The shoot’s done, and we’re sitting on couches in a small living room-like space amid the production studios at the BigHit offices, the members changed into cozy but still-stylish jackets and knitwear. Here at home, speaking in Korean, they’re calmer and less eager to impress than they were on their recent, occasionally awkward American press tour, where they did the rounds on The Late Late Show With James Corden, Jimmy Kimmel Live! and The Ellen DeGeneres Show, where RM gamely evaded questions about dating. Today, their voices are noticeably deeper, more sonorous. RM does, as usual, a lot of the talking, sometimes throwing questions out to the quieter members. But Suga is a surprise: garrulous and thoughtful, seemingly primed for a socially conscious rap battle.
Rabid K-pop fandom is, by now, a pop-culture cliche. Even in a world where supporters of American stars engineer efforts to goose chart positions and feud with rival fandoms — Beatlemania multiplied by the internet, basically — K-pop stans are legendarily devoted and influential. The BTS ARMY (that’s short for “Adorable Representative M.C for Youth”) is the engine powering the phenomenon: It translates lyrics and Korean media appearances; rallies clicks, views, likes and retweets to get BTS trending on Twitter and YouTube; and overwhelms online polls and competitions. BigHit says that it makes sure to disseminate news and updates about the band on the fan cafe, so as not to arouse the wrath of the ARMY.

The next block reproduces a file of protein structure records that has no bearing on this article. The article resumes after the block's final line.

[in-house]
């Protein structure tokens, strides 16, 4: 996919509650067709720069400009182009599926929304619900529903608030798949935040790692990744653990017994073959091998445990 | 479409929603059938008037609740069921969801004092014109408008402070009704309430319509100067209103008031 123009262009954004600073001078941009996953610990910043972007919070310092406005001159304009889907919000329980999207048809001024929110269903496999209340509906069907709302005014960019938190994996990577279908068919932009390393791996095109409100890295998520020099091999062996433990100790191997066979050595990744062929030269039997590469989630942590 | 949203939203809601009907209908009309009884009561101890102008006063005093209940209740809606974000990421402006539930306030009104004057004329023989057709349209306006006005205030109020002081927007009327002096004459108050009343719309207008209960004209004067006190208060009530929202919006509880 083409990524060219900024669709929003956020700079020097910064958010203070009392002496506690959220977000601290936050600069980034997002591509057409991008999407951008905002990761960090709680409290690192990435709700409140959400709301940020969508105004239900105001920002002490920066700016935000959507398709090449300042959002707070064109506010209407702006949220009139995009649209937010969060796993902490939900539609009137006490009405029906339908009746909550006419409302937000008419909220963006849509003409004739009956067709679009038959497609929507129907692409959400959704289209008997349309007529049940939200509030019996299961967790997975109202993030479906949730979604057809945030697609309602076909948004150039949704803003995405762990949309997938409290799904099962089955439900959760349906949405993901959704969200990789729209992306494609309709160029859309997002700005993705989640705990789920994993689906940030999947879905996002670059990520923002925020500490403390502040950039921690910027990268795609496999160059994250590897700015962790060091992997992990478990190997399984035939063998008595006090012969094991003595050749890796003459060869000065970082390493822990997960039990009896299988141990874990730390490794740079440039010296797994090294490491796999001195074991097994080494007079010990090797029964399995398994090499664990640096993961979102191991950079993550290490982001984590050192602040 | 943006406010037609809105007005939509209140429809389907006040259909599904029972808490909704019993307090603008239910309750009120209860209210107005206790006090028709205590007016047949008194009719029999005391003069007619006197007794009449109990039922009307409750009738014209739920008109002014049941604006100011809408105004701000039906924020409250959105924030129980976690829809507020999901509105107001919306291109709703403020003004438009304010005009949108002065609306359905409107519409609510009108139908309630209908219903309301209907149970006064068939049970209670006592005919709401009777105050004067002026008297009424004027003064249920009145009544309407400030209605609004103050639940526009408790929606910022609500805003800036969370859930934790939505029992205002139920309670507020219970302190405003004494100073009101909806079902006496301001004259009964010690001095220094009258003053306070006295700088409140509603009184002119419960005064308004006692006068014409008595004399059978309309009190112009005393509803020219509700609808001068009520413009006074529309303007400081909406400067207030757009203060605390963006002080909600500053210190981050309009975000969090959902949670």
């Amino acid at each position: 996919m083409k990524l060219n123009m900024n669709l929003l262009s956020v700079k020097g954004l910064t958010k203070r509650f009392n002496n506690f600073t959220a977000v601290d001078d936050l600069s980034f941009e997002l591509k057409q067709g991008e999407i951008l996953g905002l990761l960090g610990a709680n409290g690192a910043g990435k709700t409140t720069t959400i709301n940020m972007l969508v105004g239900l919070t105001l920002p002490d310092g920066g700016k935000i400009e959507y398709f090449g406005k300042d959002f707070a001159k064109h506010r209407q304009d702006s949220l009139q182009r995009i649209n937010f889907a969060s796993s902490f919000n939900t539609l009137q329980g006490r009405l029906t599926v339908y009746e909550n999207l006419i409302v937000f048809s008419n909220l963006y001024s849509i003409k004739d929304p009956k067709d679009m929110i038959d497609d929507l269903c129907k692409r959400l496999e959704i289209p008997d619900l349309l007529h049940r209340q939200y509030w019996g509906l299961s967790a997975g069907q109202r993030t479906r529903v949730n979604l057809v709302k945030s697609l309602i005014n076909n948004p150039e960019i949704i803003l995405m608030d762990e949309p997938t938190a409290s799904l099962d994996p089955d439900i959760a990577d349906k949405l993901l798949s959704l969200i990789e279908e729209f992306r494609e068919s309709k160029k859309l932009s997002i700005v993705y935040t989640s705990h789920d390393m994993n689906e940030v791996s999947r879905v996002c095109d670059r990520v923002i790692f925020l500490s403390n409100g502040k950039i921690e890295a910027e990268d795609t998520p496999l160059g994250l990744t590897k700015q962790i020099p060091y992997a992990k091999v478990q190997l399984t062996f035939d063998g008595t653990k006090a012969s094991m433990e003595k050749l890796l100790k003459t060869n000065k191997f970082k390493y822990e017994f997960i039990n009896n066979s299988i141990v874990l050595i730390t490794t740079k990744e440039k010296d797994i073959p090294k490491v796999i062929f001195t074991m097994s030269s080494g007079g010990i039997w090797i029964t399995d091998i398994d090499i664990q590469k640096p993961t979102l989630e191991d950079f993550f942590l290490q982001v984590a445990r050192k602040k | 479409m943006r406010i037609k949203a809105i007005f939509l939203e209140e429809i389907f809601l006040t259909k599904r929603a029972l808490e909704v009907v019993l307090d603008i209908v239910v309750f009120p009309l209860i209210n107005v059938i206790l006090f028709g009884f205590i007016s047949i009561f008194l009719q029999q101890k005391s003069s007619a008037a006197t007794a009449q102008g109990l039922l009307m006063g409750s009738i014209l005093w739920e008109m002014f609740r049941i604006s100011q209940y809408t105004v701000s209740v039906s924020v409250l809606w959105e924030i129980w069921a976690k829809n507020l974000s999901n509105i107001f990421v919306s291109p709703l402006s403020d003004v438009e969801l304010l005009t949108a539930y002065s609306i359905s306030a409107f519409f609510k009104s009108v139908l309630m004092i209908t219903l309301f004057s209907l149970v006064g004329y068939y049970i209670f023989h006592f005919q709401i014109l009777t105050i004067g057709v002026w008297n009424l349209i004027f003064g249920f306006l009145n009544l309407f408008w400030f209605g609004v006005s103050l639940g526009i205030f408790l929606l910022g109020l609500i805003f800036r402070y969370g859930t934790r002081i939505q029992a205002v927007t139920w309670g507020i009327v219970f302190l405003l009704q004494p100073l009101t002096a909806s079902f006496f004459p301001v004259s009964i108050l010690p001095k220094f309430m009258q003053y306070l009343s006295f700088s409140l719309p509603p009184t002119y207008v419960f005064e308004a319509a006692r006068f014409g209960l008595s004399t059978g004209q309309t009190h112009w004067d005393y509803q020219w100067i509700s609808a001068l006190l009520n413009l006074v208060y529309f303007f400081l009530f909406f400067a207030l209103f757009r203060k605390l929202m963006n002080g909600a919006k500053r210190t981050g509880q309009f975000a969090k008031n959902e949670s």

The global fan base is why a group you may never have heard of is attaining the upper ranks of the U.S. charts; playing late-night slots; appearing at the Billboard Music Awards, where it picked up the fan-voted top social artist trophy in 2017; and performing on the American Music Awards. (“The AMAs were the biggest gift we could have gotten from our fans,” says Suga.) Purely in terms of social media, they’re just about the biggest thing going, driving BTS to 58 weeks at No. 1 on the Social 50 chart, a total that’s second only to Justin Bieber’s, and more than doubles the number of weeks scored by the third-place act — none other than Taylor Swift.
The ARMY doesn’t merely idolize the members of BTS, it identifies with them. When the group debuted in 2013 with 2 Kool 4 Skool, the members talked about the pressures familiar to any Korean student: the need to study hard, get into college and find a stable job. Their first singles, “No More Dream” and “N.O.,” castigated peers who attended classes like zombies without a sense of purpose. What was all this education for, they asked — to become “the No. 1 government worker?” The tracks were a throwback to Korean pop acts like H.O.T. and Seo Taiji & Boys, only updated for a generation saddled with debt in an increasingly competitive economy.
“I was talking about my past self,” says RM, confessing that he was one of those drones. “There was nothing I wanted to do; just that I wanted to make a lot of money. I started the song by thinking about it as a letter written to friends who were like me in the past.”
“College is presented like some sort of cure-all,” says Suga. “They say that if you go, your life will be set. They even say you’ll lose weight, get taller…”
RM: “That you’ll get a girlfriend…”
Jin: “That you’ll become better-looking…”
Suga: “But this isn’t the reality, and they realize that was all a lie. No one else can take responsibility for you at that point.
“If we don’t talk about these issues, who will?” continues Suga. “Our parents? Adults? So isn’t it up to us? That’s the kind of conversations we have [in the band]: Who knows best and can talk about the difficulty our generation faces? It’s us.”